How Complicit Are We All In Stalking? : Lessons From The Present


We all might concur that stalking in India is an annoyingly rampant issue. However, we must also concur that we will not be engaging with the issue entirely without engaging with the culture that furnishes a celebration, even appreciation, of stalking and voyeuristic behaviour. Two issues that have come to the light in the recent past further gives support to this point.

Let’s begin with the first and arguably less repulsive one- the ‘mysterious’ Shah Rukh Khan selfie girl. Print and Social Media was abuzz with a selfie that Khan took recently at Pune’s Symbiosis Institute of Design. However, this craze behind the picture is not only in adulation of the star, but also in wonder of a girl in the background. Soon after the picture went viral, there was a sudden uproar over social media on who the “girl in the olive green T-shirt is”. One only has to google “SRK selfie” to see the news and craze about “the mysterious girl”. In understanding if this is “normal”, “acceptable” or “disgusting”, we should give our verdict after looking at the second instance.

Uttar Pradesh has been dominating the news with the run up to the elections, but in the last couple of days it has been making news for another thing as well- the recharge phone shop racket. In an expose made by Hindustan Times, this thriving racket of Uttar Pradesh was brought to light where the phone numbers of women are sold by mobile recharge shop owners, who collect and store the numbers of women when they come to recharge their phones. A price list is made and the price for the numbers varies on whether the women is “beautiful” or “ordinary”. Most of such sales is followed by constant and repeated calls and sending lewd messages and pictures.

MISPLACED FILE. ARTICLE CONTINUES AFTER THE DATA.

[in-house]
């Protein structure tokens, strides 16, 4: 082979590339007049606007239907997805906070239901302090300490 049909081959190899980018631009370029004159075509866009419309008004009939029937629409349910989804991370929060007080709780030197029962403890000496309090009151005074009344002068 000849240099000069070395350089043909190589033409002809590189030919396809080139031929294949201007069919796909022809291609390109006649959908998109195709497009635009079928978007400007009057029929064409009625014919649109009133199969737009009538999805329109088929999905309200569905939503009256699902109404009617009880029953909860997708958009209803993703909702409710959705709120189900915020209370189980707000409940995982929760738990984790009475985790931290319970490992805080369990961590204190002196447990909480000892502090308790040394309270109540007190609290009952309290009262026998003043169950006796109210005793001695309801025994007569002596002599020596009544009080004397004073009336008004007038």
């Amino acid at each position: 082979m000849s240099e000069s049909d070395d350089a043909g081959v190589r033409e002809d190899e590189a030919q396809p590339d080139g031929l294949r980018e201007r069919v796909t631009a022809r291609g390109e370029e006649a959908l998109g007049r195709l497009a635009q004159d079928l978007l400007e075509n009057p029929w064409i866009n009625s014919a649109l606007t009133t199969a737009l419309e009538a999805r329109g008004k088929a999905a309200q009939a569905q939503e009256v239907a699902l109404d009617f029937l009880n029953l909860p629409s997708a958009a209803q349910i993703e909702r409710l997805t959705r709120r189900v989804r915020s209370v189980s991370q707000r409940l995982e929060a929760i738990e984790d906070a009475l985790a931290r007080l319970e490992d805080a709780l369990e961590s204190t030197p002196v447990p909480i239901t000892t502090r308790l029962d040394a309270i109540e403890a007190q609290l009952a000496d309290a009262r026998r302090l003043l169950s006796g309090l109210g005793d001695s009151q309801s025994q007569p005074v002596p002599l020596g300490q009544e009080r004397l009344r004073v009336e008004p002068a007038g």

Now although different in terms of the gravity of perversity of both these instances, there is an eerie similarity between them. While the latter instance is clearly a criminal case which will come under the ambit of various sexual and obscenity offences, the former is on a more shaky terrain. How do we understand the overnight stardom of the selfie girl?

It is important to take note that the culture of stalking thrives predominantly through the complicity of many institutions- including social media, mainstream media and even the State. The unresponsive nature of the police in engaging with the UP racket, including cops saying that “arrests cannot be made and no crime is made out”, splits bare how sexual violence receives and thrives on impunity from the State. It is, in this context, safe to say that one of the primary reasons sexual violence is rampant is owing to State impunity.

Mainstream media has been eulogizing and romanticizing stalking since time immemorial. The characteristic ‘chase’ of the protagonist male of his lover is not uncommon to find in many Indian movies, to an extent where stalking almost fits as if it were a requirement in the script conforming to narrative trends. It is from this larger framework where we ought to understand the craze behind the Shah Rukh Khan selfie girl. Within hours since the picture came out, “who is the girl in SRK’s selfie” became trending on Twiitter and Facebook. Comparisons were drawn between the girl and Kristen Stewart and constant updates were made in this “trending story” with new revelations coming out regarding the individual, including her name, residence, education amongst other things.

Now while the UP racket, quite unsurprisingly, did receive unrestrained outrage, the response to the selfie craze has hardly had any critique of the entire craze that was developed over the girl (including many comments on social media which are blatantly lewd). For all we know, she must have already received scores of creepy uncomfortable messages (for which the likelihood is quite high).

It is certainly not an issue in admiring someone, but what is the ethical limit in manifesting this admiration? The conjunctive complicity of various institutions that normalize and legitimizes stalking is why stalking has been invisibilized in our society. We, as a society, no longer see the toxicity in our collective curiosity, that we do not realize when we transcend all ethical bounds in infringing on someone’s personal space and privacy. It is indeed all of us, men and women, who need to renounce this silly culture so that privacy, conceptually and substantially, remains intact.

 Sabarish Suresh is a law student at the O.P Jindal Global University, Haryana. He is interested in Criminal Law and Human Rights and also actively writes on gender and sexuality.


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